The ageing population in the Asia-Pacific region is expected to more than quadruple from 533 million in 2015 to over 2.45 billion by 2050 with almost two-thirds of the world’s older population living in the Asia-Pacific (United Nations ESCAP 2017). Australia is situated in the Asia-Pacific region with some of the countries with the fastest-growing ageing population such as China.
Australia will face demographic changes in the coming years where the proportion of elderly will rapidly grow. By 2053, the aged 65 or over will make up 21% of the population (8.3 million people) by medium level estimates by the Australian Bureau of Statistics. By 2053, there will be one working-age person for every 2.5 elderly aged 65 or over (Australian Government 2017). China is experiencing fast-growth of it’s older population over 65 which will make up one-quarter of China’s entire population by 2050. Longer life expectancy, as well as decreases in birth rates, are the driving forces of this demographic change.
As the ageing population is a networked problem, its impacts are far and wide reaching affecting all parts of society from healthcare, retirement, housing, transportation and employment for both old and young as well as country economies. Australia will see significant increases in non-communicable diseases and healthcare costs in future years. The coming generations of older citizens will have different desires, hopes, dreams, needs and expectations to current and past generations, with the first Baby Boomers (1946 – 1964) having reached the retirement age of 65. While technological advancements are developing quickly enabling more independent living and access to services in the home, our perceptions of ageing also require a shift to enable our older citizens to age positively, healthily and with purpose in our society.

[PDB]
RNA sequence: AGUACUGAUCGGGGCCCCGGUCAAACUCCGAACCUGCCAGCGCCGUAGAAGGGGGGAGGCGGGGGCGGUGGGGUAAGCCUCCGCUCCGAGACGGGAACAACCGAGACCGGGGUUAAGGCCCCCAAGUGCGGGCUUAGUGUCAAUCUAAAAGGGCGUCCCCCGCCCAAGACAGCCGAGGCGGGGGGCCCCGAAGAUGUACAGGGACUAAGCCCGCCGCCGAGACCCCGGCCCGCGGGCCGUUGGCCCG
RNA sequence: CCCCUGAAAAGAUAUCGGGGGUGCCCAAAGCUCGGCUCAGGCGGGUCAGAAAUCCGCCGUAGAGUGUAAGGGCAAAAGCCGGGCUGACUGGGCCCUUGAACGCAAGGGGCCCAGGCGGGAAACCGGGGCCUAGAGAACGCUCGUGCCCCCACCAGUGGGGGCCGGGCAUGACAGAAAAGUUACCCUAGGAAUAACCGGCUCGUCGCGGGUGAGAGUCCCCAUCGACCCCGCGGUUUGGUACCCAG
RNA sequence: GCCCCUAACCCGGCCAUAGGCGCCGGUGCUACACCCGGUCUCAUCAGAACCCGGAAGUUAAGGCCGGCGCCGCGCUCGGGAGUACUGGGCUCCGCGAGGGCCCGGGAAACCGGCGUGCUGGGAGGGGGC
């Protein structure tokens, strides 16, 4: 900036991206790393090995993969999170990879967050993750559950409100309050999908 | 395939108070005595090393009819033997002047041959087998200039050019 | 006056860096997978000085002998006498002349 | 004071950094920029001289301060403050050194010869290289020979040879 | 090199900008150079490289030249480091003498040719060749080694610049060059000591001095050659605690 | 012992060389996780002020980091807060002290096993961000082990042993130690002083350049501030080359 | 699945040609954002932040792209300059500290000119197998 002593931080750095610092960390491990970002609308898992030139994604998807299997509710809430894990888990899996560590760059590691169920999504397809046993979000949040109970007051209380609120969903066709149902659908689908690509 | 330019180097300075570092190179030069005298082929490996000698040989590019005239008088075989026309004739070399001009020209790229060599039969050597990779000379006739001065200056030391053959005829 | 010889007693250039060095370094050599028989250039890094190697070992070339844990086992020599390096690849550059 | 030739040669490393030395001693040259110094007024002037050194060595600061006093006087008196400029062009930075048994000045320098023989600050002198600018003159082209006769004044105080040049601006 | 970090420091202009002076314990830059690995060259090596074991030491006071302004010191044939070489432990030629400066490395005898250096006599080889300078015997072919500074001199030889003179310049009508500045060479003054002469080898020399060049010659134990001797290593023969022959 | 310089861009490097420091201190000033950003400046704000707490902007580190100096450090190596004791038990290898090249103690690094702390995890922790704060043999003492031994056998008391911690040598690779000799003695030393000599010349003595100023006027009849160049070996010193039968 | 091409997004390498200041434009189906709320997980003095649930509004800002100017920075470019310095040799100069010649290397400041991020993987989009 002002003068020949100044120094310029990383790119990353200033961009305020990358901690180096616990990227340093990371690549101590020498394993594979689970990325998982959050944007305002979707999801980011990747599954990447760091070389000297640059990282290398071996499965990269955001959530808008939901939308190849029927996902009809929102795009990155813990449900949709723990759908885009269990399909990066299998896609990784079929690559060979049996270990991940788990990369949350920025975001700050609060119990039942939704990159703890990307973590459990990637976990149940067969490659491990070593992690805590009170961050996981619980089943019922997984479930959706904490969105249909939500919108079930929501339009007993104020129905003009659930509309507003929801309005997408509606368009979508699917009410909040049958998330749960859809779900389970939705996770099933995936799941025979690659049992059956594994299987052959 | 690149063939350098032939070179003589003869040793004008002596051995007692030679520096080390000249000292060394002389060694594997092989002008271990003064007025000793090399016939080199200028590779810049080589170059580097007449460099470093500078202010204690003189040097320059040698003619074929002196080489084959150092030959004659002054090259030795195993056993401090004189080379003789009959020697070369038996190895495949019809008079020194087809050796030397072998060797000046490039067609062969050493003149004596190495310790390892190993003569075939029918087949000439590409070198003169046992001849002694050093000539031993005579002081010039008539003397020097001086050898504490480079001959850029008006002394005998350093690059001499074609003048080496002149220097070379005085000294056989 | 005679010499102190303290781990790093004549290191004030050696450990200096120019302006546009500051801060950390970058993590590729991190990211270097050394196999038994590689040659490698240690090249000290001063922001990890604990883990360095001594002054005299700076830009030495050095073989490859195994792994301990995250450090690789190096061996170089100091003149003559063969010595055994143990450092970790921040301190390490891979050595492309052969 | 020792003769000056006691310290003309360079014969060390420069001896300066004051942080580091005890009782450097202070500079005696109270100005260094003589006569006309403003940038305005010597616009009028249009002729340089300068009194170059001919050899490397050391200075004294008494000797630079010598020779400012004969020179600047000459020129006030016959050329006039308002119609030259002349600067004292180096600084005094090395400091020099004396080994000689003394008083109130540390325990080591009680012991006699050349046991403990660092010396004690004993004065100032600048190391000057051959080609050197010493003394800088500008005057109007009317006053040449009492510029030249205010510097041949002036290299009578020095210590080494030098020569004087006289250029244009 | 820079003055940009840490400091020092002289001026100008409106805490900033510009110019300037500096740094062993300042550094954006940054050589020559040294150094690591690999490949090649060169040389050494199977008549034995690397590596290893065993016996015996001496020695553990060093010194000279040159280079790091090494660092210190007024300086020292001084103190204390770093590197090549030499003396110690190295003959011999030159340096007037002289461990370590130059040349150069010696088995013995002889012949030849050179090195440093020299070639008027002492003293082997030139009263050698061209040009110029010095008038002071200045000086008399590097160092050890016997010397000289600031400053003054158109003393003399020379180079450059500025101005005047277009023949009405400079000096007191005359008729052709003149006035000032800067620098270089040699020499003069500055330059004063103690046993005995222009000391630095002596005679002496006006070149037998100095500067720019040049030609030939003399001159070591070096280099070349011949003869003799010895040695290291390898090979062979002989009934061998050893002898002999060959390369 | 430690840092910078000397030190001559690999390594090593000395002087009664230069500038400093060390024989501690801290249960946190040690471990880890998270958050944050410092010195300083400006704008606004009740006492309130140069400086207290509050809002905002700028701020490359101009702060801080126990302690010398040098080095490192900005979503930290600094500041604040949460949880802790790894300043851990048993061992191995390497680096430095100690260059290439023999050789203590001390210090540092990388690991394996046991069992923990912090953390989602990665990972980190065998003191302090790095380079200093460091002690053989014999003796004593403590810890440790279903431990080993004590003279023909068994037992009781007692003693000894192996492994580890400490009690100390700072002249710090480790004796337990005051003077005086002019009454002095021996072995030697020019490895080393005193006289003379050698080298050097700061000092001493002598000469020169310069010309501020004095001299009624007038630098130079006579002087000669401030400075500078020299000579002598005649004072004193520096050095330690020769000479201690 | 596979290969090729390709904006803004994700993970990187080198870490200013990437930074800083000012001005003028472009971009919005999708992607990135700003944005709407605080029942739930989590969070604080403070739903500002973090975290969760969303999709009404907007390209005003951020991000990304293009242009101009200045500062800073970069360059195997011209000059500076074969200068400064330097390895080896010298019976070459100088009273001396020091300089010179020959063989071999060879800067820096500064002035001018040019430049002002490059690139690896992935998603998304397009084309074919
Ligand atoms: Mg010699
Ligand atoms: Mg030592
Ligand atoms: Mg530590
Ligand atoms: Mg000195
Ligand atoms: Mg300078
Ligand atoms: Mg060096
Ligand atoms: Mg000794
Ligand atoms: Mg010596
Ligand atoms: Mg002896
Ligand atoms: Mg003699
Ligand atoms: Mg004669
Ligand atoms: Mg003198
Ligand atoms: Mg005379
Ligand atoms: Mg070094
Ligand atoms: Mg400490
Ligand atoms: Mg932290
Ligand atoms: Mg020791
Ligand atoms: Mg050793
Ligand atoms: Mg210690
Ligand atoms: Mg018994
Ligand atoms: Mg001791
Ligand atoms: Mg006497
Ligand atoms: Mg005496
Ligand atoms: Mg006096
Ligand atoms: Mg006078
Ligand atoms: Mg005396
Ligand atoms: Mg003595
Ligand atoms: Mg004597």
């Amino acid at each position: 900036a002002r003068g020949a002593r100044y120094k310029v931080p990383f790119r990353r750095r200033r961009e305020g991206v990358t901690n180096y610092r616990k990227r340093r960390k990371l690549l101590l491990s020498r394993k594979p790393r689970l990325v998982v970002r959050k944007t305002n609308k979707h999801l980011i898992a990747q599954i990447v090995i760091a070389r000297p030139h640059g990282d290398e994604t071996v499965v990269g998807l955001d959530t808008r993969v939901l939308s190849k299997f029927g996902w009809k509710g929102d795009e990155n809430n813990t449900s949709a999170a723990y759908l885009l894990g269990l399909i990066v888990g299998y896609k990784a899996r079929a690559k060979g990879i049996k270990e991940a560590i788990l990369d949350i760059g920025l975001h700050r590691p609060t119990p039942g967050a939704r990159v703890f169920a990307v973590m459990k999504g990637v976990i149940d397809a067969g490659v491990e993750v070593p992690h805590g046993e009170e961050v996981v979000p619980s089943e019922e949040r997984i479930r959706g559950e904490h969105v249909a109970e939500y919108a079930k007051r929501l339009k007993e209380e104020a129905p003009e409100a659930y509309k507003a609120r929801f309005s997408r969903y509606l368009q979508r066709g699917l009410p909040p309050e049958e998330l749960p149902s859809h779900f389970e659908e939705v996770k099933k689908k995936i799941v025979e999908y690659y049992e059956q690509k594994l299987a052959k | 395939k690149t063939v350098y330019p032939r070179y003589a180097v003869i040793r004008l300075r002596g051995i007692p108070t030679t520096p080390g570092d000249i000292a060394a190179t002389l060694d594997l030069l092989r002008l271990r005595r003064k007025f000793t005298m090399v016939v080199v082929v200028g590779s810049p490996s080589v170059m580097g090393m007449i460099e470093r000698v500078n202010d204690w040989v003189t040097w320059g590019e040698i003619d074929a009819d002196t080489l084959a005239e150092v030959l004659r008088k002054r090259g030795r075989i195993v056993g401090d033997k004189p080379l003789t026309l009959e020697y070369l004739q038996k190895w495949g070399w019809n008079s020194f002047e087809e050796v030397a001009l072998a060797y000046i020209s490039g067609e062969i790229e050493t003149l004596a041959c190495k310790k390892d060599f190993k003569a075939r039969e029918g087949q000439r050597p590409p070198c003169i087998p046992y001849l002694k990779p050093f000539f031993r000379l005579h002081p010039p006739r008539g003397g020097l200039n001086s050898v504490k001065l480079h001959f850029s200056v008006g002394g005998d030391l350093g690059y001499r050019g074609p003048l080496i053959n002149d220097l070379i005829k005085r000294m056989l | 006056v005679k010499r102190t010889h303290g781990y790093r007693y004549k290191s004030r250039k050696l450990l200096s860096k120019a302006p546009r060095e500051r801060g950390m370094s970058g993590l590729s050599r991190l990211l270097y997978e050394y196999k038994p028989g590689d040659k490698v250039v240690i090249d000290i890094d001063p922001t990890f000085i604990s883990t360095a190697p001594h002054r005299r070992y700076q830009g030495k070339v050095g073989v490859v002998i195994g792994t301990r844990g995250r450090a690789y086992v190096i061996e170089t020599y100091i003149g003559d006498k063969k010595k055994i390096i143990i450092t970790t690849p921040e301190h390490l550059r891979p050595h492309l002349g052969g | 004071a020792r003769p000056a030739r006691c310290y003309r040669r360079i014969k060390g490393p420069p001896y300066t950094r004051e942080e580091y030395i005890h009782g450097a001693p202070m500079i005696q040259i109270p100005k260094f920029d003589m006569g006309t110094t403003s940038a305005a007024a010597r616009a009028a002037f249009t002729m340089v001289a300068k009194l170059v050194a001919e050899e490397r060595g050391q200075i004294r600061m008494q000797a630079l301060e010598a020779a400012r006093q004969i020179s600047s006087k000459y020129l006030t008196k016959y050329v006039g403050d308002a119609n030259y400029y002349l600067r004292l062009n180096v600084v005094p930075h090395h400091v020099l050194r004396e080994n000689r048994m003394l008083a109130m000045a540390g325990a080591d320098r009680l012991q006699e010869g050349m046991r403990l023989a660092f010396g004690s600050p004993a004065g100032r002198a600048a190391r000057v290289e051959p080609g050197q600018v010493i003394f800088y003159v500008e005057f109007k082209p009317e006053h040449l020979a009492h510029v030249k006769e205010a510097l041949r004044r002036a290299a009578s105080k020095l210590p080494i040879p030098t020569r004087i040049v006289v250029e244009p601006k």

How might we live out our lives well with purpose?
How might we enable older citizens to positively age at home and in the community?
How might we reimagine ageing products, services, models and systems for coming generations of older citizens?
How might we reduce loneliness and social isolation experienced in retirement?
United Nations ESCAP 2017, ‘ Social Development in Asia and the Pacific, Ageing’, viewed 12 December 2017, <http://www.unescapsdd.org/ageing/overview>
Australian Institute of Health and Welfare 2014, ‘Ageing and the health system: challenges, opportunities and adaptations’, Australia’s health 2014, Australia’s health series, no. 14 cat. no. AUS 178, Canberra, pp.256–258.
Australian Government 2017, Australia’s demographic challenges, Australian Government, The Treasury, viewed 30 June 2017 <https://demographics.treasury.gov.au/content/_download/australias_demographic_challenges/html/adc-04.asp>
Text by Vivien Sung. Images by Vivien Sung, Eva Li